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2004 Forester 2.5 XS 4EAT
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15 Posts
Discussion Starter #1
So I tried searching this will little success, after the timing belt and head gaskets my mechanic put Rotella T6 5w 40 in the forester and I noticed white smoke coming from the tail pipe. I didn't think much of it but after a day I threw in some mobile 1 5w 30 and no more smoke. From all the post I have read the Rotella seems to be good oil to run in these cars but what would cause it to smoke like that?
 

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2000 Subaru Forester L Manual
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13 Posts
Not sure if it's true, but I'm in a motorcycle group as well and one guy has been using rotella t6 for years and he said he's been having some problems the past few oil changes and I guess T6 oil has changed is what he was saying. Like I said, not sure if it's true.

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2013 crosstrek, Forester+
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139 Posts
I don't know any pro or con to Rotella oils, but I have used Castrol, Valvoline and Kendall products for many years and more recently Mobil 1 and Castrol full synthetic with good results.
 

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1999 Forester S
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447 Posts
I run Rotella T6 for many 10's of thousands of miles in my WRX. No tailpipe smoke. I'd be more suspect of the HG and TB service, a new brand of oil will not make an engine smoke, but a botched HG job sure will...
 

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2005 Forester Automatic
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495 Posts
Why the heavier oil? 40wt oil is going to pump harder, flow poorer, especially at startup, though both are 5w, so hypothetically the same cold viscosity.

At full temp (100c) the Rotella 5w40 will be decidedly heavier than a 5w30 oil.

I do not understand why people feel the need to mess with the "hot number". Unless you are going to race the Mohave and KNOW that oil temps are going to be wildly high, running a race weight oil in a street care makes little sense most of the time.

As to the smoke, no clue. Need more info. Using oil? Using coolant? Code? None the aforementioned? Well then, live well and prosper on 5w30. (or 0w30 if you are in the northern wastes.....)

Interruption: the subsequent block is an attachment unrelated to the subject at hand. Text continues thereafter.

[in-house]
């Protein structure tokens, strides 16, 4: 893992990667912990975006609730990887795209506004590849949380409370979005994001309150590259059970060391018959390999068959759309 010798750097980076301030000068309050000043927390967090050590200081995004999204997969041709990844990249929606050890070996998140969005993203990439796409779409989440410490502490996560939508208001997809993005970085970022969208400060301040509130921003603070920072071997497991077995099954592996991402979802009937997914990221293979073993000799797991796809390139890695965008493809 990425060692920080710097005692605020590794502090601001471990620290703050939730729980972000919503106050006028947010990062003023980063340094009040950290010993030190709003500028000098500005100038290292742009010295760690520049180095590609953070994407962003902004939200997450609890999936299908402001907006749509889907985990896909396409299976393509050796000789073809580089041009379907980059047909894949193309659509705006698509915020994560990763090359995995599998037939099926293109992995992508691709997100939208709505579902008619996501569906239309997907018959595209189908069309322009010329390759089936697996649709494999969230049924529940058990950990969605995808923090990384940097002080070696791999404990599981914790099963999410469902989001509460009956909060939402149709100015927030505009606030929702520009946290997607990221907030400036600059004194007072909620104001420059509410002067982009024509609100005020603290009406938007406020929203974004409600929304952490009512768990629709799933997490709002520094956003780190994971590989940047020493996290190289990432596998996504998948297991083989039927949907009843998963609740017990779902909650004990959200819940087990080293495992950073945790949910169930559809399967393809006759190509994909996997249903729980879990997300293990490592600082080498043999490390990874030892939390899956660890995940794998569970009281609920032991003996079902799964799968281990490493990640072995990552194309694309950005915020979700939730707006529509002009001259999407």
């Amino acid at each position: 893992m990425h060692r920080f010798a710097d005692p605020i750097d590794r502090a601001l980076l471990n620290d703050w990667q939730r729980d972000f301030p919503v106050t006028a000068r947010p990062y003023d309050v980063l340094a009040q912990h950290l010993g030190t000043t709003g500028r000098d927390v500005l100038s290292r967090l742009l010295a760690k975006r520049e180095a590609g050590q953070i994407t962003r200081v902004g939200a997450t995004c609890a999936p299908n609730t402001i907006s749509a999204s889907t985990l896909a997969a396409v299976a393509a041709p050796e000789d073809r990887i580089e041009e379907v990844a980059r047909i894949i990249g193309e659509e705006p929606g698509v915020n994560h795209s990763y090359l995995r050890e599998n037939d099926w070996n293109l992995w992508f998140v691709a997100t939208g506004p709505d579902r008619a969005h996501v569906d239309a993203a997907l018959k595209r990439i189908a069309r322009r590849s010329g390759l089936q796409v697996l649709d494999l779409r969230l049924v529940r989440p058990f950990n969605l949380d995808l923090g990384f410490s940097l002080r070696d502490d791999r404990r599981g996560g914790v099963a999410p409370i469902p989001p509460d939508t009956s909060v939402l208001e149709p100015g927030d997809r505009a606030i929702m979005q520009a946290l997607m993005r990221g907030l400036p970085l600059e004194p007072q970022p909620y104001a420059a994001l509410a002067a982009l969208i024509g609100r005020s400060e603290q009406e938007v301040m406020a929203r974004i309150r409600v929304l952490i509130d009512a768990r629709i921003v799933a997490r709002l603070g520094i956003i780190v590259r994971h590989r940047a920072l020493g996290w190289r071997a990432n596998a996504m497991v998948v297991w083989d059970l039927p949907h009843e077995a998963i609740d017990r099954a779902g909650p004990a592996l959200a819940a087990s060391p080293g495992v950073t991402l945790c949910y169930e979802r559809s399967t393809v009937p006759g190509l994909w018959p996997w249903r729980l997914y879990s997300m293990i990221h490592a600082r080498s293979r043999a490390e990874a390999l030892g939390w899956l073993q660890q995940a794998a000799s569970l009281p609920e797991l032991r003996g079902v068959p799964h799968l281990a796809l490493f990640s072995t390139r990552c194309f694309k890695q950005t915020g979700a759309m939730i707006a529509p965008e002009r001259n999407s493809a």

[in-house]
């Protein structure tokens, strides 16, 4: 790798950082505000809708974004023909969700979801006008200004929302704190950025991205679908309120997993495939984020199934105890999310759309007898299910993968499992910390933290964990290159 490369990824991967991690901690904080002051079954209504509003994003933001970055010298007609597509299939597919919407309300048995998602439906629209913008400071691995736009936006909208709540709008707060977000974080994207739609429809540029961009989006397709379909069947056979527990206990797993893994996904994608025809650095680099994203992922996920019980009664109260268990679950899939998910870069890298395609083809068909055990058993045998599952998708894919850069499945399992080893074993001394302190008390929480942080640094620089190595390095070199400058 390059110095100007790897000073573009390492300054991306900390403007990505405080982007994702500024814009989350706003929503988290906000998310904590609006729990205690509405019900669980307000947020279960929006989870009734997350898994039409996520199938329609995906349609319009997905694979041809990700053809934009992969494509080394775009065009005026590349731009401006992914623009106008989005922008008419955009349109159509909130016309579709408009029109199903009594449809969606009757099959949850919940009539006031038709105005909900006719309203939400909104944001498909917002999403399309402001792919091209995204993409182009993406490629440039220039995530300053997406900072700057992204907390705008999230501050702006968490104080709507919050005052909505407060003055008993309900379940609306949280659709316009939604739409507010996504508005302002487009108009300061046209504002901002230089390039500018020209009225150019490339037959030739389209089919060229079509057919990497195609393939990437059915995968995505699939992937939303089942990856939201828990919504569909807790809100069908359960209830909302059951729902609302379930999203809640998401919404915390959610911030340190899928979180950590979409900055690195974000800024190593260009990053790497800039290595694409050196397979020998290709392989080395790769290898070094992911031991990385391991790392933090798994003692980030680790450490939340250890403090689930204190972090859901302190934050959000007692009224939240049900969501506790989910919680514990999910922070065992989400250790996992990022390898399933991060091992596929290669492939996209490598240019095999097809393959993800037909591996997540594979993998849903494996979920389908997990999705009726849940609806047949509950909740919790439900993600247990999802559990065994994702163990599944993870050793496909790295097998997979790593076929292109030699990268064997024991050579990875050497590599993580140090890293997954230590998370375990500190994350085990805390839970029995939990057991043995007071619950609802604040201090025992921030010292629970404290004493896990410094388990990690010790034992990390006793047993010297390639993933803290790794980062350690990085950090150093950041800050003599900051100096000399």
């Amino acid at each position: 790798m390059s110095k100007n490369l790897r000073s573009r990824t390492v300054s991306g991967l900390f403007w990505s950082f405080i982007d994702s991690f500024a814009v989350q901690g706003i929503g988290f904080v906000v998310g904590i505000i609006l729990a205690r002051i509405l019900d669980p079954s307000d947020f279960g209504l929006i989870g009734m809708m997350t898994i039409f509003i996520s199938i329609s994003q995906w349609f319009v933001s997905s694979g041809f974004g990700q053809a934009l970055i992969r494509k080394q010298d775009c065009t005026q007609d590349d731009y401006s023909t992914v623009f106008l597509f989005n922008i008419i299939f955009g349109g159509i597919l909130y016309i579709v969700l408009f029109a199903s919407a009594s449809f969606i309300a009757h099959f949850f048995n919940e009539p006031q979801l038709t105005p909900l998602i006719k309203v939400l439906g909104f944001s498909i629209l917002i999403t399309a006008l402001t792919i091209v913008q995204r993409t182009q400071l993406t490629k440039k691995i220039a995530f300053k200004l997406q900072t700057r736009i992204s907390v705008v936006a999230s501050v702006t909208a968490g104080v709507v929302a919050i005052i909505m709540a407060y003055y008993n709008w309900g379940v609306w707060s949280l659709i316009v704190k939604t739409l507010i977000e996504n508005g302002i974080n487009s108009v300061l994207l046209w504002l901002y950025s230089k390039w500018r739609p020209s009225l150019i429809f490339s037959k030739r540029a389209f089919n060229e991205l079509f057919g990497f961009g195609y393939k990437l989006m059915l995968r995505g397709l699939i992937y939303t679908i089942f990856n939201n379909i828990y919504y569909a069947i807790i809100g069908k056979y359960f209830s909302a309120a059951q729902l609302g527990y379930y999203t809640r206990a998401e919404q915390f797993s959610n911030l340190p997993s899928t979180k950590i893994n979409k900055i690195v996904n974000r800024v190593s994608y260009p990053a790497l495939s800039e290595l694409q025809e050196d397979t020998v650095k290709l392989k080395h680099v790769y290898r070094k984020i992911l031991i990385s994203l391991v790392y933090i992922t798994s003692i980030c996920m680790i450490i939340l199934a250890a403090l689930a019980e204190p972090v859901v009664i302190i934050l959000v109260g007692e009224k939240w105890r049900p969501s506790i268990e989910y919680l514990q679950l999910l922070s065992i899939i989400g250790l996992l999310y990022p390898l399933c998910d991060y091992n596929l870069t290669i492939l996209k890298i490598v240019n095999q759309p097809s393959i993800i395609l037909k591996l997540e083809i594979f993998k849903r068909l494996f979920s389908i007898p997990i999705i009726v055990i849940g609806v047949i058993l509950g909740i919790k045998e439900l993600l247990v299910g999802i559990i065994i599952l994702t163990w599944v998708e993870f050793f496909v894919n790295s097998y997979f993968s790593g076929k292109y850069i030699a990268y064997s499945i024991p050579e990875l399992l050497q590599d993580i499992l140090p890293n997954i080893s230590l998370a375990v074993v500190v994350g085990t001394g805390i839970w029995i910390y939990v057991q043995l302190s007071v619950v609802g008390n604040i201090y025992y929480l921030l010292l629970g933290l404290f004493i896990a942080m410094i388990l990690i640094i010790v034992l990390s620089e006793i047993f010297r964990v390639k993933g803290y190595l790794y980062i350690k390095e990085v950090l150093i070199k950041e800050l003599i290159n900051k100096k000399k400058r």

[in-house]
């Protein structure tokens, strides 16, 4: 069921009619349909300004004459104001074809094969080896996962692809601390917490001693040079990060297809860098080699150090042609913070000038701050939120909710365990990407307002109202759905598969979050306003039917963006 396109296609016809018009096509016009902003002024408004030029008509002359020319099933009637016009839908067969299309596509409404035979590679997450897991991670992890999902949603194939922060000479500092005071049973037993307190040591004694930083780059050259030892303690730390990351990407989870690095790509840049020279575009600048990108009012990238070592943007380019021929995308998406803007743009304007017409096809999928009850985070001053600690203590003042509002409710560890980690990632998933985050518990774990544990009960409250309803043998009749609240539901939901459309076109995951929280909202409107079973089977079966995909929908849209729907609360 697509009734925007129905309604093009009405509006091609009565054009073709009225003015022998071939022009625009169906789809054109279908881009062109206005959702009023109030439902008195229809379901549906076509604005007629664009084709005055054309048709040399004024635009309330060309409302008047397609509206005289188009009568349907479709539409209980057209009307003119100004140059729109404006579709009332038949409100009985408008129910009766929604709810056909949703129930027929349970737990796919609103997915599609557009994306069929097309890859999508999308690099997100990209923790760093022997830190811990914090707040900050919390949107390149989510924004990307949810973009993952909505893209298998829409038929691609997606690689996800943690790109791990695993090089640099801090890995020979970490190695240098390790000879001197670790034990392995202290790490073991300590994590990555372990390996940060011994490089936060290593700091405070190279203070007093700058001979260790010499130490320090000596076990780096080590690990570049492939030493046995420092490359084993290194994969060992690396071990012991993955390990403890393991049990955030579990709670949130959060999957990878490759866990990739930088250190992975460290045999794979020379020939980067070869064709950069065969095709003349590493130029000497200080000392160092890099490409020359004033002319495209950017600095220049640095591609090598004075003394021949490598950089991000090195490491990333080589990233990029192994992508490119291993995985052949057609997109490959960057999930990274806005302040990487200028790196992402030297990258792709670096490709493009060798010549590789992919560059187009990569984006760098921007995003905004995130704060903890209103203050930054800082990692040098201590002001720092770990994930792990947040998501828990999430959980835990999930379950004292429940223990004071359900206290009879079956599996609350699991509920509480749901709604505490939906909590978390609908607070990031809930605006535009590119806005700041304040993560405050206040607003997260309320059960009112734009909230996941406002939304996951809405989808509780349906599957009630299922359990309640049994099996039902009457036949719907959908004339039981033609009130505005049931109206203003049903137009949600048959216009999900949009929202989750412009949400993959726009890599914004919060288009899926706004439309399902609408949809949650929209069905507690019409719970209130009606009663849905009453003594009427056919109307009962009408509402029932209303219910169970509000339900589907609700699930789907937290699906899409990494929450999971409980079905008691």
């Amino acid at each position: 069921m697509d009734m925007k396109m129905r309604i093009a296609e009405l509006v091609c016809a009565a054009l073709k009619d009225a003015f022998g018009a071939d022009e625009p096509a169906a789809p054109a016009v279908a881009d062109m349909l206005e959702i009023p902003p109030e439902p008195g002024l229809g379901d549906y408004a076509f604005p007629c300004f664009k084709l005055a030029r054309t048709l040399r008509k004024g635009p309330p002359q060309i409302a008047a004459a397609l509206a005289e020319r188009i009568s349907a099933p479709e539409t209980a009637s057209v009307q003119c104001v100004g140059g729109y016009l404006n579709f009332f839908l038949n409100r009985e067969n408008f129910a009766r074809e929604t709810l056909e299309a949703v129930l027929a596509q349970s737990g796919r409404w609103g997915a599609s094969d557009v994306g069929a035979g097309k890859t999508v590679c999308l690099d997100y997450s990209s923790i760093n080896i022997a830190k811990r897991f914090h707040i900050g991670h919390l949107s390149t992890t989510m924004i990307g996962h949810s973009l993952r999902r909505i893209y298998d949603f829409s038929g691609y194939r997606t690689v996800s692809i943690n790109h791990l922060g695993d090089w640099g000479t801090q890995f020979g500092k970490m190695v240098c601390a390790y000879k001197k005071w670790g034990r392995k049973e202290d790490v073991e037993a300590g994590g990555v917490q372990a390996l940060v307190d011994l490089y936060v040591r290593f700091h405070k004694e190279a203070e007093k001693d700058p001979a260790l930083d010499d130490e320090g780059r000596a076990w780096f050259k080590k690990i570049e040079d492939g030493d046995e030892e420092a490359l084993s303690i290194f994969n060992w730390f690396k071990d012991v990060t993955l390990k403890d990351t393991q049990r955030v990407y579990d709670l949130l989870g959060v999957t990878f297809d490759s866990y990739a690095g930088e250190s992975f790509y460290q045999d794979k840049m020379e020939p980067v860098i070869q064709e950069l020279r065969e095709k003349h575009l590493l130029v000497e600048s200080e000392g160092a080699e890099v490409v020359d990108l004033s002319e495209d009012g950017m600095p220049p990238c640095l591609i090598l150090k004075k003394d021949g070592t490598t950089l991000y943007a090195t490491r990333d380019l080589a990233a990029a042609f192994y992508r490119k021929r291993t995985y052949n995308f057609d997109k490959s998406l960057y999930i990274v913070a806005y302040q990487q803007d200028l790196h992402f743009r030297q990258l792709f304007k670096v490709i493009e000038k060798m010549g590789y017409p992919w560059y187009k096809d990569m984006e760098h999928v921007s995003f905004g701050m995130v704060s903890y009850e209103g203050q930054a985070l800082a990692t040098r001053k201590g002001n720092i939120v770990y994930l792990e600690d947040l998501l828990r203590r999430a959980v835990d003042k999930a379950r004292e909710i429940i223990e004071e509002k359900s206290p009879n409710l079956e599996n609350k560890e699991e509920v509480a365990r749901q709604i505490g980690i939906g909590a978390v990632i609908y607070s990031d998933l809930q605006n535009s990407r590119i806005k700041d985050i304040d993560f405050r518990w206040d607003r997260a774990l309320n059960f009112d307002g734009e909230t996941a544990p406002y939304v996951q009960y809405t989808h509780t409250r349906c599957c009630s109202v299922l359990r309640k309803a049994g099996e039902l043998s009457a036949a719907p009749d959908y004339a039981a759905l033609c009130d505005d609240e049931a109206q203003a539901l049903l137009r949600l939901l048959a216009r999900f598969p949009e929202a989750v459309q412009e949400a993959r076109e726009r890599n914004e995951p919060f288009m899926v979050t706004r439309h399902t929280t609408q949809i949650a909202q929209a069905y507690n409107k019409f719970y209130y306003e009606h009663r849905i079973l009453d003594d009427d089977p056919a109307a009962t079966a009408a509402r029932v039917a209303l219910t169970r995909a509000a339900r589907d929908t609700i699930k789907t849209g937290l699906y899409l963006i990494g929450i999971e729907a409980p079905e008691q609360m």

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2001 Forester
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1,540 Posts
I do not understand why people feel the need to mess with the "hot number". Unless you are going to race the Mohave and KNOW that oil temps are going to be wildly high, running a race weight oil in a street care makes little sense most of the time.
Last time I checked the owners manual, it recommends 10W-40, 10W-50, 20W-50 for high temperatures(40C) or pulling trailers. So for those of us that live in Arizona and Texas where temperatures have been known to hit +40C, you can bet we all run with those weight of oil. So I do not understand why you are implying it's over kill.
 

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2007 Forester Sports XT 4EAT
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38,739 Posts
@kpla51 curious why it would smoke with 5W-40 but not 5W-30? :confused:

@bman400 you are correct. Per the Subaru technical service document:
NOTE:
If the vehicle is used in areas with very high temperatures or for other heavy duty applications, the following viscosity oils may be used: API classification: SL or SJ SAE Viscosity No. 30, 40, 10W-50, 20W-40, 20W-50.
We run Valvoline SYNPower full synthetic 5W-30 in both our Foresters. :wink:

Bobby...

['07 FSXT MODding Journal] ['03 X MODding Journal]
 

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Could there have been water/coolant that may have been burnt off the first day which was no longer present on the second day, when you changed the oil? In my limited experience with head gaskets and white “smoke” at the tailpipe, it was actually water vapor. When I had ring issues, the oil burning produced grey smoke. Either way, I’m wondering if the situation you witnessed was just a result of contaminants during the rebuild.
 

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2001 Forester
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1,540 Posts
White smoke usually signifies water/coolant. Doubt it's oil related.

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2003 Forester XS
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53 Posts
I'm guessing that the car still requires 5w30 Synthetic - why would you use a different viscosity? And synthetic like Mobil 1 is the only way to go even if optional!
 

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1999 "L" - 231,000 mi. AT
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702 Posts
White smoke usually signifies water/coolant. Doubt it's oil related.
Traditional tailpipe smoke signals:
light blue smoke = burning oil
white smoke = burning coolant (HG leak), often with a sweetish smell
black smoke = too rich mixture, excess gasoline doesn't completely burn. Doesn't happen with FI'd engines to my observation, just the old carburated ones
 
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